Castlevania was a platforming classic with a darker edge to it dating back to the original Nintendo Entertainment System. While it never caught fire quite like other platform series of the time like Mega Man or Super Mario Bros. it did have a decent following. As technology moved forward the series started to lose it’s way with several botched attempts at bringing the 2D platforming series into 3D gaming. The Playstation classic Symphony of Night set the new standard, borrowing liberally from the Metroid franchise, and created a mold that has not been greatly changed since. The series has been primarily relegated to handheld gaming systems, and Dawn of Sorrow was the first entry for Nintendo’s DS system.
Dawn of Sorrow is a direct follow up to Aria of Sorrow which was released on the Gameboy Advance. Set one year after the events of that game, players take control of Soma Cruz. Soma is the reincarnation of Dracula himself however in the previous game he had managed to gain control over the dark soul within himself. However there are those out there who are not prepared to just leave things as they are. A Dracula worshiping cult confront Soma and make it clear to him that unless he goes to their castle and faces their trials that they will go after his girlfriend Mina. Feeling as though he has little choice Soma goes to the castle (which bears a pretty strong resemblance to Dracula’s castle from the last game, though is not an exact copy) where he hopes to defeat the cult and lay Dracula’s soul to rest once and for all.
Dawn of Sorrow mixes a number of different elements into it’s game-play. At it’s heart it is an action platforming game, as the 2D entries in the series have always been. Soma battles an impressively large array of varied monsters while working to explore every nook and cranny of the castle. In terms of Soma himself, the way he becomes more powerful over the course of the game is much more in line with traditional role playing game elements. Soma himself can gain levels to become more powerful through experience he gains when he defeats enemies. He can also acquire or purchase more powerful weapons. The weapons are a great way for each player to find something that fits their play style. Axes are very powerful but the attack is slow. There are thrown weapons and even guns to take out enemies from a distance but they aren’t very powerful. And there are swords and daggers for fast up close attacks of middling strength.
The main key to Soma’s growth is the acquisition of souls. Whenever a player defeats a monster there is a chance that Soma may collect that monster’s soul. These souls serve several purposes, the primary one is being a new ability for Soma. The affects of souls vary, from allowing Soma to fire projectiles to summoning monsters to assist him to simply boosting his stats. Soma can carry up to nine of any given soul and in most cases the effects become stronger the closer he gets to that maximum. Souls can also be infused into certain weapons to create even more powerful items than can be bought or found. Soul collecting can become a big draw to keep playing the game even after defeating the final boss, for those who aren’t full satisfied until they’ve found everything.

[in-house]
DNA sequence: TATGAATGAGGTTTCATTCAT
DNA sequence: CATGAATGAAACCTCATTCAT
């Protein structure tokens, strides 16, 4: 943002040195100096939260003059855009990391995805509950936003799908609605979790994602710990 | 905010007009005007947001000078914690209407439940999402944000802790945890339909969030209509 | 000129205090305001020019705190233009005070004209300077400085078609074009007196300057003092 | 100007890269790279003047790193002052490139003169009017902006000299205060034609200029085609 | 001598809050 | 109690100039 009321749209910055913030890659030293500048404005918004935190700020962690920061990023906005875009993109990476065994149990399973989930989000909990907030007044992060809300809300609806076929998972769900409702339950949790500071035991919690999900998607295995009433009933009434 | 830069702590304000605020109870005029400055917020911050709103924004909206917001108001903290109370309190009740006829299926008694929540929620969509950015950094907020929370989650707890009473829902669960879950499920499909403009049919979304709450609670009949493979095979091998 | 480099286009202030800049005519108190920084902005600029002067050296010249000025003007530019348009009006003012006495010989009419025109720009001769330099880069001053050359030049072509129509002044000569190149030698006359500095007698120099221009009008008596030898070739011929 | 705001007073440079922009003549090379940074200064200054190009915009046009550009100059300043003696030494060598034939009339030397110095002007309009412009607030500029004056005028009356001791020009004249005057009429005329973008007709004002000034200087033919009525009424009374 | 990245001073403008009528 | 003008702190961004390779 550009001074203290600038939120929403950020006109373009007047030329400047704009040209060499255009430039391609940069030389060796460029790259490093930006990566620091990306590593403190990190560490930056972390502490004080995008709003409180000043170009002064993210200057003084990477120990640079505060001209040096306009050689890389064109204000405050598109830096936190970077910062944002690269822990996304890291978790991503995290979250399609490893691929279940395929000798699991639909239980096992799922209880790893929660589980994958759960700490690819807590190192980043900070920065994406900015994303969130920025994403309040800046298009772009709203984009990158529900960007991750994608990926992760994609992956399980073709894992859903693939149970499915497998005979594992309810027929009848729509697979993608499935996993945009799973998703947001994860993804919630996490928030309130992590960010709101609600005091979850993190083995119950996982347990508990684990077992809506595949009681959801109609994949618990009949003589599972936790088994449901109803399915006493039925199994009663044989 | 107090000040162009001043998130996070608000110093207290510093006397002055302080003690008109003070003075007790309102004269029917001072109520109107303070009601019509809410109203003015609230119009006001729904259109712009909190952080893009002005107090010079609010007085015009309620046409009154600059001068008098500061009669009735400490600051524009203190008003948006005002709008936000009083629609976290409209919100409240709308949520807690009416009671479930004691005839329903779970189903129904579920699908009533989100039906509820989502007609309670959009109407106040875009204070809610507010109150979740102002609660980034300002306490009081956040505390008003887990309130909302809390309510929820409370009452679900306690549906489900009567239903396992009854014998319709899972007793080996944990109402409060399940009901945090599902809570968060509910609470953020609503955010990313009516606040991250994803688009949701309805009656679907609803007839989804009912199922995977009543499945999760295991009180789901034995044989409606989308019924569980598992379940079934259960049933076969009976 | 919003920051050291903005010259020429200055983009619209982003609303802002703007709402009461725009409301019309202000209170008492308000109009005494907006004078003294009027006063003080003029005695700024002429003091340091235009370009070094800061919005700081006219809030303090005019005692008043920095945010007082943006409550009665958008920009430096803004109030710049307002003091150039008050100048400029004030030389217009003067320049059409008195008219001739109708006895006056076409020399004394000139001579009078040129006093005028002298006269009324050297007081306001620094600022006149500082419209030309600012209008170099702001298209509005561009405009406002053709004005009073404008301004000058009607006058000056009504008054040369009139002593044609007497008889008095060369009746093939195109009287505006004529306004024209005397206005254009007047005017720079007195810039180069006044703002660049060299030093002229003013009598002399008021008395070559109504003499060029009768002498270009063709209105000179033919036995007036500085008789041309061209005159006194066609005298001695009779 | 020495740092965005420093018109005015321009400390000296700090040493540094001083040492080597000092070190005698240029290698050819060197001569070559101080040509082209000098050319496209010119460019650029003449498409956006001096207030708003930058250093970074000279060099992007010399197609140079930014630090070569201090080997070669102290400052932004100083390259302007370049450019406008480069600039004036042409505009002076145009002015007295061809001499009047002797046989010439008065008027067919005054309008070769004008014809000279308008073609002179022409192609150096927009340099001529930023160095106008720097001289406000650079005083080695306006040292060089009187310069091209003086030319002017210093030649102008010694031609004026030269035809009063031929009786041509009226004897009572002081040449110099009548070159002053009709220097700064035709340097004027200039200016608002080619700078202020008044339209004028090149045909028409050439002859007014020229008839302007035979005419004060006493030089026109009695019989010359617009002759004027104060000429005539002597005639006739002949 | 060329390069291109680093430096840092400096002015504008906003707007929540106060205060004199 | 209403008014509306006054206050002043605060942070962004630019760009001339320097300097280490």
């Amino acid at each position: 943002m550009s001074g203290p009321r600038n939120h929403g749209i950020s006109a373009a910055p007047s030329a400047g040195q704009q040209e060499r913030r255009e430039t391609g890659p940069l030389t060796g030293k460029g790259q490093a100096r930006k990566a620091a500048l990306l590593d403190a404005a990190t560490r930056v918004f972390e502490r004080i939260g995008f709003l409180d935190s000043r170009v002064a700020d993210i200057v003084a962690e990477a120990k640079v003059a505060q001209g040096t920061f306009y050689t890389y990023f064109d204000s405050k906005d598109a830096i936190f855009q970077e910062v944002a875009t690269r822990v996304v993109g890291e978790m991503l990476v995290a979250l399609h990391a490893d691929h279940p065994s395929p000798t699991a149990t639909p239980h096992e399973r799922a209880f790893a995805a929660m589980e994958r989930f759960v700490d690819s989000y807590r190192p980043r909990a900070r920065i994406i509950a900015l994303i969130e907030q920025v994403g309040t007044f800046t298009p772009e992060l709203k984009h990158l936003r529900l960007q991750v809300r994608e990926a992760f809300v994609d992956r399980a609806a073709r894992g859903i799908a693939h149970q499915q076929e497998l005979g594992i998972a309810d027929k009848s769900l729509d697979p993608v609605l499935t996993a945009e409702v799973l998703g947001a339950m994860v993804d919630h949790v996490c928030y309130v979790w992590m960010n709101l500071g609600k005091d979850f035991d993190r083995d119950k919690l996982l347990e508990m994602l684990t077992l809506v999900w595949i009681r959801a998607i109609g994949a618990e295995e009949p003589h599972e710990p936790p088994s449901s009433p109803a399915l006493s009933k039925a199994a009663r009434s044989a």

Dawn of Sorrow plays very smoothly. The controls are tight, as is a requirement for any good platforming game. The mix of weapons and souls really allows for a high level of customization where players can find just the right combination of abilities to suit them. The variety of enemies is also especially impressive. There are very few re-skinned copies of earlier enemies, most enemies are a whole new challenge for the player to tackle and figure out how to best defeat. The boss battles are well handled, varying between large bosses that fill up the screen and more nimble foes the same size as Soma.
Ultimately while Dawn of Sorrow is an enjoyable game it does little to step things up from the previous Gameboy Advance entry in the Castlevania series. The game doesn’t do much to take advantage of the duel screens, basically using the top screen either as a map or way to see Soma’s current stats. While the map is helpful to have up the whole time it doesn’t do much to make this feel like something new. This entry also has an especially weak story, even by the rather lowly standards of this series. Thankfully Castlevania has never really been about the story or the characters. However since the game is made up mostly of exploration and is not really story driven many gamers will find one or two occasions where they really just don’t know where to go next. These points where there’s little option but to just comb over every inch of the castle are tedious. Moments like these are likely unintended but that doesn’t make them any less frustrating.
Dawn of Sorrow does little more than maintain the status quo of the Castlevania series. However when the general formula is as solid as this it’s hard to fault the developers for sticking with what works. The game is a sure fire good time for any fan of the series or this style of game in general. However in the end it does little to transcend it’s roots.